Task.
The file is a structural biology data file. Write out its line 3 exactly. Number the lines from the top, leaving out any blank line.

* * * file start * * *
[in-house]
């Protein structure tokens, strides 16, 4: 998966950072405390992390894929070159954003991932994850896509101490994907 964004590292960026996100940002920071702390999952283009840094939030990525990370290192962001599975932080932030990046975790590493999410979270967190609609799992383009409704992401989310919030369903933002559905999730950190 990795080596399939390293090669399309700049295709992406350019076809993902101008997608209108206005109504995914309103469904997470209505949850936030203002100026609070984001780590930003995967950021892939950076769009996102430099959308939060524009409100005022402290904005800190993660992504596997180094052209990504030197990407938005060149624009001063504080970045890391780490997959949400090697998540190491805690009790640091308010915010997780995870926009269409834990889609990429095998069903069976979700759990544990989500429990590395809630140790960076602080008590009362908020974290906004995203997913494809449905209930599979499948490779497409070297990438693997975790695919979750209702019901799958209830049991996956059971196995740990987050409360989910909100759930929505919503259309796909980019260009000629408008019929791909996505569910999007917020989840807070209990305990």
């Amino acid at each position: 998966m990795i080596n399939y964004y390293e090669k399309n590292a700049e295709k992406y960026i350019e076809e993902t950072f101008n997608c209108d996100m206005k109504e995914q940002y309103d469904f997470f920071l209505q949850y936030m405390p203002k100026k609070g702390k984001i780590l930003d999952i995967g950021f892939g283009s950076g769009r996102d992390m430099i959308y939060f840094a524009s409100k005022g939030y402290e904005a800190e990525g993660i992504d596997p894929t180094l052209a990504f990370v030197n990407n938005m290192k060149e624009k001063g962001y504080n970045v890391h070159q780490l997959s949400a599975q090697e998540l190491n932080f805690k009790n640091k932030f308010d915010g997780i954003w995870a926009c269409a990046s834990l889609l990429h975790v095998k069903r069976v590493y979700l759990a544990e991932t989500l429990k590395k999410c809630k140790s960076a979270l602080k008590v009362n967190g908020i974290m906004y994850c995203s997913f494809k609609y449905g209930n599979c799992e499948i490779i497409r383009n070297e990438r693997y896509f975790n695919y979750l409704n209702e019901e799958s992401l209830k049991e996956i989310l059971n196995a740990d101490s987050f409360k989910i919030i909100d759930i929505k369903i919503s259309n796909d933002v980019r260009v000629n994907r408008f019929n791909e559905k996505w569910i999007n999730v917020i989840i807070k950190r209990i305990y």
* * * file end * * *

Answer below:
């Amino acid at each position: 998966m990795i080596n399939y964004y390293e090669k399309n590292a700049e295709k992406y960026i350019e076809e993902t950072f101008n997608c209108d996100m206005k109504e995914q940002y309103d469904f997470f920071l209505q949850y936030m405390p203002k100026k609070g702390k984001i780590l930003d999952i995967g950021f892939g283009s950076g769009r996102d992390m430099i959308y939060f840094a524009s409100k005022g939030y402290e904005a800190e990525g993660i992504d596997p894929t180094l052209a990504f990370v030197n990407n938005m290192k060149e624009k001063g962001y504080n970045v890391h070159q780490l997959s949400a599975q090697e998540l190491n932080f805690k009790n640091k932030f308010d915010g997780i954003w995870a926009c269409a990046s834990l889609l990429h975790v095998k069903r069976v590493y979700l759990a544990e991932t989500l429990k590395k999410c809630k140790s960076a979270l602080k008590v009362n967190g908020i974290m906004y994850c995203s997913f494809k609609y449905g209930n599979c799992e499948i490779i497409r383009n070297e990438r693997y896509f975790n695919y979750l409704n209702e019901e799958s992401l209830k049991e996956i989310l059971n196995a740990d101490s987050f409360k989910i919030i909100d759930i929505k369903i919503s259309n796909d933002v980019r260009v000629n994907r408008f019929n791909e559905k996505w569910i999007n999730v917020i989840i807070k950190r209990i305990y």